changed their preferences when they got better information (Drake & Nicolaidis, 1992, pp. 66-67), also
the further research of the UNCTAD staff contributed to changing LDC preferences. While much of the
UNCTAD research contributed to improving the intellectual grounding of the LDC‟s concerns about
TNC “power and domestic regulatory objectives,” it also stated that LDC‟s could also benefit from some
forms of multilateral liberalization (Drake & Nicolaidis, 1992, p. 79).
Mobilizing other constituents
US business organized an information campaign. Shelp from AIG and Freeman and Spero from
American Express organized conferences and lobbied Congress. They mobilized other American actors
like the “Council for International Business, the Council of Foreign Relations, the National Foreign Trade
Council, the Committee for Economic Development, the Conference Board, the Center for Strategic and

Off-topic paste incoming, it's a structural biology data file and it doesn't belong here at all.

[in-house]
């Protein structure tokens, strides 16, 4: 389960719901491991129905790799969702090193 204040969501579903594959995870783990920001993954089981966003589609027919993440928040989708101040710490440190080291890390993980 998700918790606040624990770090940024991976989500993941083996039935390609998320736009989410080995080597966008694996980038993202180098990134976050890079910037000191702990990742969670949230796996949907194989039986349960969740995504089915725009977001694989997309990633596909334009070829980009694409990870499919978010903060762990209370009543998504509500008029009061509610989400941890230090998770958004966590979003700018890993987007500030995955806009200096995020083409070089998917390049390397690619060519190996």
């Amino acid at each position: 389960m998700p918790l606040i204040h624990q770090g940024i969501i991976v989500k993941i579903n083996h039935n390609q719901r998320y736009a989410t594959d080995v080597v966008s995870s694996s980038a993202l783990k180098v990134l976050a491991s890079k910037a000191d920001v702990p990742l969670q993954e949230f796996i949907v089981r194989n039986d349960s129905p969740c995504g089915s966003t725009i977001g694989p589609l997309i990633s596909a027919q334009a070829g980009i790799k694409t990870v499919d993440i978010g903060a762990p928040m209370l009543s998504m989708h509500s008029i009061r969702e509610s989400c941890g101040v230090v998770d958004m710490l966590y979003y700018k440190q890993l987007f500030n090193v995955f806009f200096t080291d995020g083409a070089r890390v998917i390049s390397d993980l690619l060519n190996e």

International Studies, and the American Enterprise Institute (Feketekuty, 1988).” Also Citicorp got
involved in the lobbying process and its CEO John S. Reed, would later succeed James Robinson as the
chairman of the advisory committee when he moved up to the chairmanship of the President‟s Advisory
Committee on Trade, and would later be succeeded by Maurice Greenberg of AIG. American Express
took the initiative to found the US Coalition of Service Industries (USCSI) in 1982. The USCSI‟s objective
is to expand “the multilateral trading environment to include more countries and more services (CSI,
2010).” The CSI was chaired by Harry Freeman and included among others representatives of Citicorp,
Meryll Lynch and AT&T (Kelsey, 2008, p. 78). AIG‟s Shelp pushed the US Chamber of Commerce to
establish a services committee (Feketekuty, 1988).”
In addition to American actors, the service entrepreneurs started mobilizing foreign business.
International mobilization was also done by the TPRC and the International Chamber of Commerce